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Looking at the trial and execution of Sir Thomas More, how do Robert Bolt's stagecraft, language, and symbolism create emotional and dramatic intensity in the inevitable climax of

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"The Greatest Englishman" - G.K. Chesterton Looking at the trial and execution of Sir Thomas More, how do Robert Bolt's stagecraft, language, and symbolism create emotional and dramatic intensity in the inevitable climax of "A Man For All Seasons"? A Man For All Seasons was written about Sir Thomas More and his relationship with the more powerful members of the country in the sixteenth century. It is a recreation of history, dramatised to enhance the experience. Written in the 1960's in a world coming out of global depression, a time of peace, love and drugs, it was a thorn amongst the rose coloured glasses. When people were used to a more relaxed establishment, with much more equality than the decades leading up to it, A Man For All Seasons confronted an immoral, strict and spineless monarch that was Henry VIII. The play was a strong study of moral integrity versus corruption and selfishness, which both contradicted and enforced what the world was like in the 1960's. Bolt's intention was to influence the present by portraying the past. A Man for All Seasons has a slow build up; the first three quarters of the book lays the foundations of the plot in a linear fashion before gradually advancing to a much more meaningful climax. This climax is split into four main sections: "In The Tower", "More Sees His Family", "The Trial" and "The Execution". I will proceed to analyse these in turn. The beginning of the end is where More is in the tower. This starts with the entrance of the Common Man. He speaks and there is no one else on the stage, and he is facing the audience. This indicates that he is a modern device, he is a character in the play, but he acts as a kind of narrator to break the audience's suspension of disbelief. This is ironic; because we know it's not real, it makes us more poignant, and the audience knows things the characters don't. ...read more.


When he sees his family, his daughter curtseys, which shows that even though he has neglected them, she still respects him, which furthermore indicates that she has matured in this period. When audience see this, this shows them that if his daughter still respects him after he's neglected them, then they 'can' respect him. Bolt makes it obvious that More's family has suffered during this period: "...has aged and is poorly dressed". This again shows how much More has sacrificed, perhaps gambled, for his beliefs. Roper comments, "this is an awful place!" this re-establishes that More has had to put up with terrible conditions, which yet again tells the audience what a great man he was and what he was willing to give up. The word "awful" is quite ironic, it may mean that even though Roper appreciates it is a dreadful place; he wishes (has 'awe') that he was like More and could be so noble. More shows his modesty by saying, "it's not so bad..." which may mean that it isn't in relation to what he will achieve from it. This is followed by water imagery: "it drips... too near the river." This means that it is too near to people that aren't true to themselves and are corrupt. Even though More wants to se his family, he is initially confused about why they are there. Margaret has the stage direction "doesn't look at him". This indicates that she loves him very much, but she doesn't want him to know this, as she is annoyed with him neglecting them, and wants him to come out. Also, Alice has a bitter face, which shows that she feels the same way, and shows what time apart has done to their relationship. She believes that if she makes out she doesn't love him, he'll swear to the act, which is what his family want. Bolt has used stage directions well to help the audience see the underlying meaning in every sentence. ...read more.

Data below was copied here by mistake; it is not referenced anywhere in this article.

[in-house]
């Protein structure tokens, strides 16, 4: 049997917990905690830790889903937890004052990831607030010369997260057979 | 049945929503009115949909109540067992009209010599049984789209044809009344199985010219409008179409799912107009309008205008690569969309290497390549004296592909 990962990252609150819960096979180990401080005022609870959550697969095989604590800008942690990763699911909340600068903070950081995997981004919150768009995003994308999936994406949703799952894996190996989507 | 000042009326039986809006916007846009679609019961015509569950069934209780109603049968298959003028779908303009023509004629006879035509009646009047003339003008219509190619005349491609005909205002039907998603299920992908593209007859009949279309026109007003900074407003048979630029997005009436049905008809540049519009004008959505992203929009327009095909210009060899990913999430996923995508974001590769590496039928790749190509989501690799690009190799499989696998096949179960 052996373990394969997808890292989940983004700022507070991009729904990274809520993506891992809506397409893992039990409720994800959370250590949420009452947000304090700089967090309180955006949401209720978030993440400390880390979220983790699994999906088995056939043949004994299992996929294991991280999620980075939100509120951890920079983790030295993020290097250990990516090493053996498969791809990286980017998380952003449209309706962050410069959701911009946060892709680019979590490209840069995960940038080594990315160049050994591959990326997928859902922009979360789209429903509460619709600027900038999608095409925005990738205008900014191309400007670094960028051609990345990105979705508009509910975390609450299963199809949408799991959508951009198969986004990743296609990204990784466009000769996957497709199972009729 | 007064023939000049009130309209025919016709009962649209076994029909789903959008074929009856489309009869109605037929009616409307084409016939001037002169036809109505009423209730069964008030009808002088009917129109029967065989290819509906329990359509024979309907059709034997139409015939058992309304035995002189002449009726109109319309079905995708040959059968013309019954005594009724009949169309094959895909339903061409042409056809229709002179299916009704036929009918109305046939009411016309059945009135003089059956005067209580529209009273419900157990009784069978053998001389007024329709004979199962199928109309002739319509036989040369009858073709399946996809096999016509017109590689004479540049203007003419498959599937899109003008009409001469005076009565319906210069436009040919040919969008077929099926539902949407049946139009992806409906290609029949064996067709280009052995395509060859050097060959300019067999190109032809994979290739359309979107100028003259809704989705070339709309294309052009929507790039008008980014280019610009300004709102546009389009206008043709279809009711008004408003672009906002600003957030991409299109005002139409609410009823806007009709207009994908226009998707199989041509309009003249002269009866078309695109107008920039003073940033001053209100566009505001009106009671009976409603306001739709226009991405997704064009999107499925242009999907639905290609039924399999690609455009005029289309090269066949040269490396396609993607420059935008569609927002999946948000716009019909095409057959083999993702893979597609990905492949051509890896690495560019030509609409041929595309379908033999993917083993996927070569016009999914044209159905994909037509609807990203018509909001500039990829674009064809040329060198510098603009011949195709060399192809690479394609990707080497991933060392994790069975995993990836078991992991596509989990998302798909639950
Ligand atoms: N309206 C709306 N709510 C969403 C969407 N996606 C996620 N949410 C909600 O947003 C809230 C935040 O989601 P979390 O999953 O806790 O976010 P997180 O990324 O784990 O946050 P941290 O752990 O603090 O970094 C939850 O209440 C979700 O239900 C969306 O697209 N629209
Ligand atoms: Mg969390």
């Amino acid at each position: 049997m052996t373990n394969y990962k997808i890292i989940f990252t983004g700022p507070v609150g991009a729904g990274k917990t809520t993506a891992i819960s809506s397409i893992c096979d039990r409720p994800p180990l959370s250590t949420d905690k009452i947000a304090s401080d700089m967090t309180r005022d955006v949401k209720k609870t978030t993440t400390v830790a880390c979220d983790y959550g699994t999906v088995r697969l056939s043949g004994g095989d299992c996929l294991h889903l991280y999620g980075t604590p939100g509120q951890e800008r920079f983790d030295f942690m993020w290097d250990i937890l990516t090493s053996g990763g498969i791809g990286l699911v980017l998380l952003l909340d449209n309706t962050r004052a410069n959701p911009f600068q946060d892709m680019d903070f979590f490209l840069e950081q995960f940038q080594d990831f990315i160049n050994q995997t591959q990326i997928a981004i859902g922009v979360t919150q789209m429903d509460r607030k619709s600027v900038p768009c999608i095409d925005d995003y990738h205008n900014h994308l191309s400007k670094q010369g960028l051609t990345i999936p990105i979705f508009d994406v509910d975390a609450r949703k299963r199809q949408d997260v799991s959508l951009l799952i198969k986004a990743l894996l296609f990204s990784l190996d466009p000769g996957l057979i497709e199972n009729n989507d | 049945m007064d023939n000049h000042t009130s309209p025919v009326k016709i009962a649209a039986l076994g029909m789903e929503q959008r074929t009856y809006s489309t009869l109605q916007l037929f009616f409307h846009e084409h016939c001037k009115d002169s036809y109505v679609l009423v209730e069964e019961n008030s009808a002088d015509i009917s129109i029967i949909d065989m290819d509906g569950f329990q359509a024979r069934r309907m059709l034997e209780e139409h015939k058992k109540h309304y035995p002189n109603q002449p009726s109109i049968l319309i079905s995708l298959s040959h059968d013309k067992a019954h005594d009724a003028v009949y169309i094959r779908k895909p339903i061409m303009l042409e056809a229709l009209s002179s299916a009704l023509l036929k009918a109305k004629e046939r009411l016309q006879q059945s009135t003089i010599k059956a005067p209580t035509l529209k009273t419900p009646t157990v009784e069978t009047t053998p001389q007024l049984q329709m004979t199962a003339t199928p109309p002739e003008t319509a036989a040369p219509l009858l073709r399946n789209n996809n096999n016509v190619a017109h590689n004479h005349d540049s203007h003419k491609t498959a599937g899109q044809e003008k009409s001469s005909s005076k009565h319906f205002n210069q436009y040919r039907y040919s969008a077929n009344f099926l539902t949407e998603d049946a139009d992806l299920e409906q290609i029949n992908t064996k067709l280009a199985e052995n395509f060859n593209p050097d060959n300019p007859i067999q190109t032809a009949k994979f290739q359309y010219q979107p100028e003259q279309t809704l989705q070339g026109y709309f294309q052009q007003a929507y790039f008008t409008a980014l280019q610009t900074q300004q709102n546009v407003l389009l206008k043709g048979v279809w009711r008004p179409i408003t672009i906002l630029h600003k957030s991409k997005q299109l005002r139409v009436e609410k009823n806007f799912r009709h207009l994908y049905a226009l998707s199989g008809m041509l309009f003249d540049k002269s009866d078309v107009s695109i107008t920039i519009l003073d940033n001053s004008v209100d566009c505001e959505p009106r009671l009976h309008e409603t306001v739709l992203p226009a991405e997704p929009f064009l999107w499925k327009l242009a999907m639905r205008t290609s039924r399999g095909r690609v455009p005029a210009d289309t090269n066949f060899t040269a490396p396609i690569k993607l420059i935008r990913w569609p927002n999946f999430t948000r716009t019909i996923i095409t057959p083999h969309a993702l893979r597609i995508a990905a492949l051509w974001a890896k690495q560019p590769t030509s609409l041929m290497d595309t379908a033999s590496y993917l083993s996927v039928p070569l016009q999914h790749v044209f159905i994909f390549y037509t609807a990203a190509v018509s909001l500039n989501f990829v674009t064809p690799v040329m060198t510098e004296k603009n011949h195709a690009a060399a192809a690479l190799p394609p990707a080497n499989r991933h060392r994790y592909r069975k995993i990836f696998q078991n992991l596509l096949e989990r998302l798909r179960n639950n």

More sees that this is worse for them than death is to him. More relieves the build up by telling everyone what he thinks of the whole situation. "God have mercy on your soul!" is highly ironic, as it's their souls that God should have mercy on, as they are dishonest and corrupt, whereas More is "pure" and true to himself. The trial is over. The first scene change is ironic: "The trappings of justice are flown upwards." This is Bolt showing that justice has not been done in a physical way. The gradual scene change, and the return of Margaret, creates more emotion in the scene. The meaning of More being 'dispassionate' to Margaret is so that she doesn't get too upset when he is beheaded. He feels that she shouldn't be there anyway. Also, the return of the woman again proves that More has not changed at all since the beginning of the play, but everyone has changed around him (like water surrounding him). "Envious" is used as a stage direction for Cranmer to reinforce that even Cranmer knows what is happening, and he is jealous of Sir Thomas More for being able to do what he is doing. The final ironies of Cromwell and Chapuys walking off together shows that they know what exactly has happened and understand it: "men who know what the world is and how to be comfortable in it." The curtain falls. Robert Bolt has left a very important message, through the dramatic exaggerations of this real event. Be true to yourselves, and no matter who challenges you, they can never win, as long as you know your self and don't deny it. More was a great man, and this play can only touch on how vast his greatness was, it can only tell us what he showed and not what he thought. This play can set a meaning for us to follow, the fact that we try to change our self for the wrong reasons, and A Man For All Seasons can help us put this right. Aaron Bundock 11S English Coursework Page 1 ...read more.

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